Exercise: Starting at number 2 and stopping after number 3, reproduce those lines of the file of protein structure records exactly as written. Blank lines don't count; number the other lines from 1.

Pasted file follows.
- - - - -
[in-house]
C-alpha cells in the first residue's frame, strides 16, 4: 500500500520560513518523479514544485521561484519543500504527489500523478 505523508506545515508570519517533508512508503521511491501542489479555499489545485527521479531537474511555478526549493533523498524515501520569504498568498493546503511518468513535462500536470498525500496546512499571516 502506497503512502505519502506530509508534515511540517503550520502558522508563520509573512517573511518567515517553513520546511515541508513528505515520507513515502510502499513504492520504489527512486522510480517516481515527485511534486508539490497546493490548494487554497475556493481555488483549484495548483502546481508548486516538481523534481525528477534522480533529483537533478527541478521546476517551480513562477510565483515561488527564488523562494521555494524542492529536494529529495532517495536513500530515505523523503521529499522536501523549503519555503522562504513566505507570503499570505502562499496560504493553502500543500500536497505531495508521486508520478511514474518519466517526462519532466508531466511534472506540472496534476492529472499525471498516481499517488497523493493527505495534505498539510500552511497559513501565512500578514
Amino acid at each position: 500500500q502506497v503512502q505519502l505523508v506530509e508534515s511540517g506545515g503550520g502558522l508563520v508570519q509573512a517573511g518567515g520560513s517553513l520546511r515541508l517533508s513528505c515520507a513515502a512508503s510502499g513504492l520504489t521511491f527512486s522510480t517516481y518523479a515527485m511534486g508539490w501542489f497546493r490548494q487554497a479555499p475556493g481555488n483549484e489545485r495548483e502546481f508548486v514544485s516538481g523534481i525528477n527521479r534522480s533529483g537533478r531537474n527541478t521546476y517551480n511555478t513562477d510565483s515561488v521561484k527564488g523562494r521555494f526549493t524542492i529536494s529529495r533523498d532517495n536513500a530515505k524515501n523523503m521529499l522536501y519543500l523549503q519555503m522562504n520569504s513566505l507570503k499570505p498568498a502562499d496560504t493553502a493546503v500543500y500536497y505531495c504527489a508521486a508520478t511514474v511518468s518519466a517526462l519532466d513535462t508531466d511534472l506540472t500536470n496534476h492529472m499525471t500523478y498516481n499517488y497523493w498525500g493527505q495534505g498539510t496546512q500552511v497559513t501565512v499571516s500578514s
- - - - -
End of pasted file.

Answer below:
C-alpha cells in the first residue's frame, strides 16, 4: 500500500520560513518523479514544485521561484519543500504527489500523478 505523508506545515508570519517533508512508503521511491501542489479555499489545485527521479531537474511555478526549493533523498524515501520569504498568498493546503511518468513535462500536470498525500496546512499571516 502506497503512502505519502506530509508534515511540517503550520502558522508563520509573512517573511518567515517553513520546511515541508513528505515520507513515502510502499513504492520504489527512486522510480517516481515527485511534486508539490497546493490548494487554497475556493481555488483549484495548483502546481508548486516538481523534481525528477534522480533529483537533478527541478521546476517551480513562477510565483515561488527564488523562494521555494524542492529536494529529495532517495536513500530515505523523503521529499522536501523549503519555503522562504513566505507570503499570505502562499496560504493553502500543500500536497505531495508521486508520478511514474518519466517526462519532466508531466511534472506540472496534476492529472499525471498516481499517488497523493493527505495534505498539510500552511497559513501565512500578514
Amino acid at each position: 500500500q502506497v503512502q505519502l505523508v506530509e508534515s511540517g506545515g503550520g502558522l508563520v508570519q509573512a517573511g518567515g520560513s517553513l520546511r515541508l517533508s513528505c515520507a513515502a512508503s510502499g513504492l520504489t521511491f527512486s522510480t517516481y518523479a515527485m511534486g508539490w501542489f497546493r490548494q487554497a479555499p475556493g481555488n483549484e489545485r495548483e502546481f508548486v514544485s516538481g523534481i525528477n527521479r534522480s533529483g537533478r531537474n527541478t521546476y517551480n511555478t513562477d510565483s515561488v521561484k527564488g523562494r521555494f526549493t524542492i529536494s529529495r533523498d532517495n536513500a530515505k524515501n523523503m521529499l522536501y519543500l523549503q519555503m522562504n520569504s513566505l507570503k499570505p498568498a502562499d496560504t493553502a493546503v500543500y500536497y505531495c504527489a508521486a508520478t511514474v511518468s518519466a517526462l519532466d513535462t508531466d511534472l506540472t500536470n496534476h492529472m499525471t500523478y498516481n499517488y497523493w498525500g493527505q495534505g498539510t496546512q500552511v497559513t501565512v499571516s500578514s